Cameron Green, this year’s Bill Hallberg Award in Creative Writing winner, reads his winning story, “Why the News is Bad for You,” which was chosen this year by Garth Risk Hallberg. Garth Risk Hallberg is Bill’s son and author of the acclaimed novel City on Fire.
Bob Woodward visited ECU Wednesday evening as the premier speaker of this year’s Voyages of Discovery Lecture Series, directed by English professor Jeffrey Johnson. Woodward spoke on his career reporting presidential politics, including offering insights into the current campaign season. At left, Dr. Johnson speaks with Mr. Woodward during the event.
Jeffrey Johnson, who works on the Digital Donne project, is quoted in a recent ECU News Bureau article on Digital Humanities. The article also highlights Tom Herron’s “Centering Spenser” website and Margaret Bauer’s Wilmington Massacre project, which she works on with Karen Zipf from History. Go English!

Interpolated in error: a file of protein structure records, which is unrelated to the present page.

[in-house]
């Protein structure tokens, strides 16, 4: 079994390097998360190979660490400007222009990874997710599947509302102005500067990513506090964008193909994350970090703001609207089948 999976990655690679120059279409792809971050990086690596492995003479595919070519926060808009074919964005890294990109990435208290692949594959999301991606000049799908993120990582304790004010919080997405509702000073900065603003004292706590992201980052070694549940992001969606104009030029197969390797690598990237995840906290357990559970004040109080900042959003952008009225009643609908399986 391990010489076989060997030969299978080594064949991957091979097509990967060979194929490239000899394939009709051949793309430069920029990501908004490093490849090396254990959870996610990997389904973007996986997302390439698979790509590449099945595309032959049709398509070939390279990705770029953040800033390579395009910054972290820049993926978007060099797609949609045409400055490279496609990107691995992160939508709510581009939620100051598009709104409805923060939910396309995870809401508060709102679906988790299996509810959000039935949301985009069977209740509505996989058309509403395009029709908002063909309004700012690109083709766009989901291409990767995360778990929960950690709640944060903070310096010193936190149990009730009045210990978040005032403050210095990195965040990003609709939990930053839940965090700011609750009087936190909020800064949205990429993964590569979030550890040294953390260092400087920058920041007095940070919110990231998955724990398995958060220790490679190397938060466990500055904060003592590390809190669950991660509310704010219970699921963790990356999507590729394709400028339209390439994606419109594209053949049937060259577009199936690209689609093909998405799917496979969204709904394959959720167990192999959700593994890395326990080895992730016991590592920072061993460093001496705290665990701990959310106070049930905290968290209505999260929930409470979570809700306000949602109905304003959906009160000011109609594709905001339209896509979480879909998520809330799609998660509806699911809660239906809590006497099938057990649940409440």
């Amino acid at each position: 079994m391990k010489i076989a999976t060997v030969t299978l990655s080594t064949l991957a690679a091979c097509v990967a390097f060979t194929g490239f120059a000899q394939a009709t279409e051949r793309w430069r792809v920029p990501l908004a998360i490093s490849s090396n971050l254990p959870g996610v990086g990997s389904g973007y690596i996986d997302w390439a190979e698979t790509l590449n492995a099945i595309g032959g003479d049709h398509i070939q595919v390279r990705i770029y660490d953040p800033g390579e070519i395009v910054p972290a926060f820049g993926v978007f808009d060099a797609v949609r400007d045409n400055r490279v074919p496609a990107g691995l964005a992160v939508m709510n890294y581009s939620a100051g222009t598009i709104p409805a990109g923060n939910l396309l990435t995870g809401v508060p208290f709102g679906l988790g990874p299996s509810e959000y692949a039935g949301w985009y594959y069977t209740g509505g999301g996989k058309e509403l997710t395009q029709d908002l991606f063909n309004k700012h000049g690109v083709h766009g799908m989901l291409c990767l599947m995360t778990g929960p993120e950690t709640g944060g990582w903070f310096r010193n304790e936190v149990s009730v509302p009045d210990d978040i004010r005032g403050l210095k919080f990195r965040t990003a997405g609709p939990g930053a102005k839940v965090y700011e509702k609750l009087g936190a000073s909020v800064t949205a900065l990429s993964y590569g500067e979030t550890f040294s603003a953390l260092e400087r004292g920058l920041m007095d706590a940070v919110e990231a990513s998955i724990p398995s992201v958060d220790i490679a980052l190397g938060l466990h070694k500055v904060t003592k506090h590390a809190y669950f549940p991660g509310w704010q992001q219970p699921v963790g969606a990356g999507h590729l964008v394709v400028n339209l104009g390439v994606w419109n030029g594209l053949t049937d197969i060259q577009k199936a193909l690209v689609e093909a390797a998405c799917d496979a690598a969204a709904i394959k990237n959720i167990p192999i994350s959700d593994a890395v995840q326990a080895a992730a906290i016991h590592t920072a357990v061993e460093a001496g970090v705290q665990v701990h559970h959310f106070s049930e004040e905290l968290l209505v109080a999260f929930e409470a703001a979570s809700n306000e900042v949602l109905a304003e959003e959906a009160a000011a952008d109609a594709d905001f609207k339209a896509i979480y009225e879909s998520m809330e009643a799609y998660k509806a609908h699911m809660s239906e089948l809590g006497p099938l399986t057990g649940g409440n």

The article may be found on DISSH at ECU here: http://www.ecu.edu//cs-admin/news/Digital-Scholarship.cfm
Don’t miss the links to digital scholarship at ECU within the article.
CALL FOR PAPERS — DEADLINE TUESDAY, NOVEMBER 15, 2016, 11:59 PM (US EASTERN DAYLIGHT TIME)
International Conference on Television, Video, Audio, New Media, and Feminism
July 27-29 2017
East Carolina University
This is an exciting opportunity for ECU undergrads to get the experience of an academic conference without having to travel! CP@ECU is hoping to have a few undergrad panels this year (and undergrads will read through those submissions).
Console-ing Passions was founded in 1989 by a group of feminist media scholars and artists looking to create a space to present work and foster scholarship on issues of television, culture, and identity, with an emphasis on gender and sexuality. The first Console-ing Passions conference was held at the University of Iowa in 1992. Since then, Console-ing Passions has expanded to become not only the most important conference for scholars studying gender in television but also among the top conferences for scholars of media generally.